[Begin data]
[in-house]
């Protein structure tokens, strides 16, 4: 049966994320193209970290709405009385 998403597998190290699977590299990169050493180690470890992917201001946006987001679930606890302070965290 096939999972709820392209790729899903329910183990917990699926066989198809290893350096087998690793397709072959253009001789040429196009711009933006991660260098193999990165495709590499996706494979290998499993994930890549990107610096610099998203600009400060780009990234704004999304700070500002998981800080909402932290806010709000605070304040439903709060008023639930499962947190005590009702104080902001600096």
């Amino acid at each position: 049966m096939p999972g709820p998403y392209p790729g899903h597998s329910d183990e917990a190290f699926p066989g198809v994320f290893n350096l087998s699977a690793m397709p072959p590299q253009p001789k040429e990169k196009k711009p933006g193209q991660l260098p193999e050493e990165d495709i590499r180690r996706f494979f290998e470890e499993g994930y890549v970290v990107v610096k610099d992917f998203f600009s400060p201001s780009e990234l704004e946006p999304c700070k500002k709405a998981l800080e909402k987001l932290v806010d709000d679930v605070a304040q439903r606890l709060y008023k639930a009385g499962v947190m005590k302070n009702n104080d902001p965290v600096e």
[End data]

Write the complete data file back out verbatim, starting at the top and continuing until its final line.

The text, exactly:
[in-house]
């Protein structure tokens, strides 16, 4: 049966994320193209970290709405009385 998403597998190290699977590299990169050493180690470890992917201001946006987001679930606890302070965290 096939999972709820392209790729899903329910183990917990699926066989198809290893350096087998690793397709072959253009001789040429196009711009933006991660260098193999990165495709590499996706494979290998499993994930890549990107610096610099998203600009400060780009990234704004999304700070500002998981800080909402932290806010709000605070304040439903709060008023639930499962947190005590009702104080902001600096």
């Amino acid at each position: 049966m096939p999972g709820p998403y392209p790729g899903h597998s329910d183990e917990a190290f699926p066989g198809v994320f290893n350096l087998s699977a690793m397709p072959p590299q253009p001789k040429e990169k196009k711009p933006g193209q991660l260098p193999e050493e990165d495709i590499r180690r996706f494979f290998e470890e499993g994930y890549v970290v990107v610096k610099d992917f998203f600009s400060p201001s780009e990234l704004e946006p999304c700070k500002k709405a998981l800080e909402k987001l932290v806010d709000d679930v605070a304040q439903r606890l709060y008023k639930a009385g499962v947190m005590k302070n009702n104080d902001p965290v600096e």